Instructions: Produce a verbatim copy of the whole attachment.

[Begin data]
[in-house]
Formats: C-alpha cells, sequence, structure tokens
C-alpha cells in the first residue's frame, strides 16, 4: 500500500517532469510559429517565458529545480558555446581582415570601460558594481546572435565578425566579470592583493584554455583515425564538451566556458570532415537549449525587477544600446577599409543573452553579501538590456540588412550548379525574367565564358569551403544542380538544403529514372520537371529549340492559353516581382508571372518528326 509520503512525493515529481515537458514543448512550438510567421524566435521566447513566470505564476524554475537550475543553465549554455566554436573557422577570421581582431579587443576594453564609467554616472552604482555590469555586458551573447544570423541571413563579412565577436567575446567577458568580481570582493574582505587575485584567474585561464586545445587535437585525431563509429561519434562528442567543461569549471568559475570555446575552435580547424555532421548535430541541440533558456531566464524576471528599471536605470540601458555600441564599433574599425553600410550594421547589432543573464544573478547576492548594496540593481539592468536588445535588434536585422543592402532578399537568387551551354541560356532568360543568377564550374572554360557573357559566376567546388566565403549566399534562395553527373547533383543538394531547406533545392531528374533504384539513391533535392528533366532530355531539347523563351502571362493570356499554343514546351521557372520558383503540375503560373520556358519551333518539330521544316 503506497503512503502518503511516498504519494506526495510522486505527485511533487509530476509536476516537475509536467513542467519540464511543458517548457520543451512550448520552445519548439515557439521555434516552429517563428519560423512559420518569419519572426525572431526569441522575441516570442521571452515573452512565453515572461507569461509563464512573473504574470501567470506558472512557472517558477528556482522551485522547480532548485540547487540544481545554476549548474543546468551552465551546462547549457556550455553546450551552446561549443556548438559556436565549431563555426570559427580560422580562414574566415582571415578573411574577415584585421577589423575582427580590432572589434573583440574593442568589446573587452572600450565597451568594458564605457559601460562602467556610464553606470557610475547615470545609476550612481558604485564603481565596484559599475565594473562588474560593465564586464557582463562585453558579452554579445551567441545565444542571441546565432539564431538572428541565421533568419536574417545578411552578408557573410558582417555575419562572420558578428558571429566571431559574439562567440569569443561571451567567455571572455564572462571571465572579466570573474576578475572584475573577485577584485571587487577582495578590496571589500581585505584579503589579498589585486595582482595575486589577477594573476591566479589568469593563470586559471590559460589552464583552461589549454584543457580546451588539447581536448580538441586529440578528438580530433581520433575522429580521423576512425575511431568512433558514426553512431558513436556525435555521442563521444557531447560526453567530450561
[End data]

[in-house]
Formats: C-alpha cells, sequence, structure tokens
C-alpha cells in the first residue's frame, strides 16, 4: 500500500517532469510559429517565458529545480558555446581582415570601460558594481546572435565578425566579470592583493584554455583515425564538451566556458570532415537549449525587477544600446577599409543573452553579501538590456540588412550548379525574367565564358569551403544542380538544403529514372520537371529549340492559353516581382508571372518528326 509520503512525493515529481515537458514543448512550438510567421524566435521566447513566470505564476524554475537550475543553465549554455566554436573557422577570421581582431579587443576594453564609467554616472552604482555590469555586458551573447544570423541571413563579412565577436567575446567577458568580481570582493574582505587575485584567474585561464586545445587535437585525431563509429561519434562528442567543461569549471568559475570555446575552435580547424555532421548535430541541440533558456531566464524576471528599471536605470540601458555600441564599433574599425553600410550594421547589432543573464544573478547576492548594496540593481539592468536588445535588434536585422543592402532578399537568387551551354541560356532568360543568377564550374572554360557573357559566376567546388566565403549566399534562395553527373547533383543538394531547406533545392531528374533504384539513391533535392528533366532530355531539347523563351502571362493570356499554343514546351521557372520558383503540375503560373520556358519551333518539330521544316 503506497503512503502518503511516498504519494506526495510522486505527485511533487509530476509536476516537475509536467513542467519540464511543458517548457520543451512550448520552445519548439515557439521555434516552429517563428519560423512559420518569419519572426525572431526569441522575441516570442521571452515573452512565453515572461507569461509563464512573473504574470501567470506558472512557472517558477528556482522551485522547480532548485540547487540544481545554476549548474543546468551552465551546462547549457556550455553546450551552446561549443556548438559556436565549431563555426570559427580560422580562414574566415582571415578573411574577415584585421577589423575582427580590432572589434573583440574593442568589446573587452572600450565597451568594458564605457559601460562602467556610464553606470557610475547615470545609476550612481558604485564603481565596484559599475565594473562588474560593465564586464557582463562585453558579452554579445551567441545565444542571441546565432539564431538572428541565421533568419536574417545578411552578408557573410558582417555575419562572420558578428558571429566571431559574439562567440569569443561571451567567455571572455564572462571571465572579466570573474576578475572584475573577485577584485571587487577582495578590496571589500581585505584579503589579498589585486595582482595575486589577477594573476591566479589568469593563470586559471590559460589552464583552461589549454584543457580546451588539447581536448580538441586529440578528438580530433581520433575522429580521423576512425575511431568512433558514426553512431558513436556525435555521442563521444557531447560526453567530450561